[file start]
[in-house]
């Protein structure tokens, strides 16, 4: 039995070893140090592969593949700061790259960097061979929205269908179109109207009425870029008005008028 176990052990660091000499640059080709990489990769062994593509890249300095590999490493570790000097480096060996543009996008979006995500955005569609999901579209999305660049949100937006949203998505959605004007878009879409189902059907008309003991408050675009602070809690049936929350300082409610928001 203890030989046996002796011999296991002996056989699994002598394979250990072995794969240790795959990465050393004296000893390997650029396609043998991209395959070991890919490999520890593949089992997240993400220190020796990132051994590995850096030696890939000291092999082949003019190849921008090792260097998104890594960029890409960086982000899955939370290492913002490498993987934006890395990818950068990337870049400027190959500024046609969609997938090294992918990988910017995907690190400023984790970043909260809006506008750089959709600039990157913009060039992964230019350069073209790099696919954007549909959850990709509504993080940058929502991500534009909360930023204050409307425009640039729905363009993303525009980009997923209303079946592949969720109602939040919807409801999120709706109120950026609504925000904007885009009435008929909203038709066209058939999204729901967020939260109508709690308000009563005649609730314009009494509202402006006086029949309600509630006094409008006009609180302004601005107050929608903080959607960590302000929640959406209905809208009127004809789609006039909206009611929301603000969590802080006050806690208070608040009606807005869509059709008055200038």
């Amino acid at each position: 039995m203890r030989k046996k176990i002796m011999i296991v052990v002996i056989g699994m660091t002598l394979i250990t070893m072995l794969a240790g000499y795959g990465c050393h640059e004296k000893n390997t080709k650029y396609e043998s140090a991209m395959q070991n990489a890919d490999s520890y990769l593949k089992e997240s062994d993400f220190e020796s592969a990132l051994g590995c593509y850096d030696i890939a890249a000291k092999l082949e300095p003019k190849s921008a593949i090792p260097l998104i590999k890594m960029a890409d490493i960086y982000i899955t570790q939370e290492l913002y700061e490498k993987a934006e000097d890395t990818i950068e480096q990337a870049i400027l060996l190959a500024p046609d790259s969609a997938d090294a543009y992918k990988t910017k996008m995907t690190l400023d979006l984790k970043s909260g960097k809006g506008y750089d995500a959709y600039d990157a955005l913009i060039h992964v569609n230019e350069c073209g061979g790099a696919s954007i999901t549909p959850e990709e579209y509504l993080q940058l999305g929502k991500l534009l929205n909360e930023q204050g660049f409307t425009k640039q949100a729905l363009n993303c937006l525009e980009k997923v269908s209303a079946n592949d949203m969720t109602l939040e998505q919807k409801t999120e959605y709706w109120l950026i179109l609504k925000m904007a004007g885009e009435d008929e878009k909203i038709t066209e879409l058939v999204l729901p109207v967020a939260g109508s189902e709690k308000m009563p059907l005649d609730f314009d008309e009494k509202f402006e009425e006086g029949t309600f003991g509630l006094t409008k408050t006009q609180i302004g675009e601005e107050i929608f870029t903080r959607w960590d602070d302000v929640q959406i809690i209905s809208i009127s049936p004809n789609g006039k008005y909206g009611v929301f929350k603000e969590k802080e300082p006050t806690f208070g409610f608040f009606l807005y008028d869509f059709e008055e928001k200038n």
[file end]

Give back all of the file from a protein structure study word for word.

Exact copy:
[in-house]
């Protein structure tokens, strides 16, 4: 039995070893140090592969593949700061790259960097061979929205269908179109109207009425870029008005008028 176990052990660091000499640059080709990489990769062994593509890249300095590999490493570790000097480096060996543009996008979006995500955005569609999901579209999305660049949100937006949203998505959605004007878009879409189902059907008309003991408050675009602070809690049936929350300082409610928001 203890030989046996002796011999296991002996056989699994002598394979250990072995794969240790795959990465050393004296000893390997650029396609043998991209395959070991890919490999520890593949089992997240993400220190020796990132051994590995850096030696890939000291092999082949003019190849921008090792260097998104890594960029890409960086982000899955939370290492913002490498993987934006890395990818950068990337870049400027190959500024046609969609997938090294992918990988910017995907690190400023984790970043909260809006506008750089959709600039990157913009060039992964230019350069073209790099696919954007549909959850990709509504993080940058929502991500534009909360930023204050409307425009640039729905363009993303525009980009997923209303079946592949969720109602939040919807409801999120709706109120950026609504925000904007885009009435008929909203038709066209058939999204729901967020939260109508709690308000009563005649609730314009009494509202402006006086029949309600509630006094409008006009609180302004601005107050929608903080959607960590302000929640959406209905809208009127004809789609006039909206009611929301603000969590802080006050806690208070608040009606807005869509059709008055200038």
């Amino acid at each position: 039995m203890r030989k046996k176990i002796m011999i296991v052990v002996i056989g699994m660091t002598l394979i250990t070893m072995l794969a240790g000499y795959g990465c050393h640059e004296k000893n390997t080709k650029y396609e043998s140090a991209m395959q070991n990489a890919d490999s520890y990769l593949k089992e997240s062994d993400f220190e020796s592969a990132l051994g590995c593509y850096d030696i890939a890249a000291k092999l082949e300095p003019k190849s921008a593949i090792p260097l998104i590999k890594m960029a890409d490493i960086y982000i899955t570790q939370e290492l913002y700061e490498k993987a934006e000097d890395t990818i950068e480096q990337a870049i400027l060996l190959a500024p046609d790259s969609a997938d090294a543009y992918k990988t910017k996008m995907t690190l400023d979006l984790k970043s909260g960097k809006g506008y750089d995500a959709y600039d990157a955005l913009i060039h992964v569609n230019e350069c073209g061979g790099a696919s954007i999901t549909p959850e990709e579209y509504l993080q940058l999305g929502k991500l534009l929205n909360e930023q204050g660049f409307t425009k640039q949100a729905l363009n993303c937006l525009e980009k997923v269908s209303a079946n592949d949203m969720t109602l939040e998505q919807k409801t999120e959605y709706w109120l950026i179109l609504k925000m904007a004007g885009e009435d008929e878009k909203i038709t066209e879409l058939v999204l729901p109207v967020a939260g109508s189902e709690k308000m009563p059907l005649d609730f314009d008309e009494k509202f402006e009425e006086g029949t309600f003991g509630l006094t409008k408050t006009q609180i302004g675009e601005e107050i929608f870029t903080r959607w960590d602070d302000v929640q959406i809690i209905s809208i009127s049936p004809n789609g006039k008005y909206g009611v929301f929350k603000e969590k802080e300082p006050t806690f208070g409610f608040f009606l807005y008028d869509f059709e008055e928001k200038n």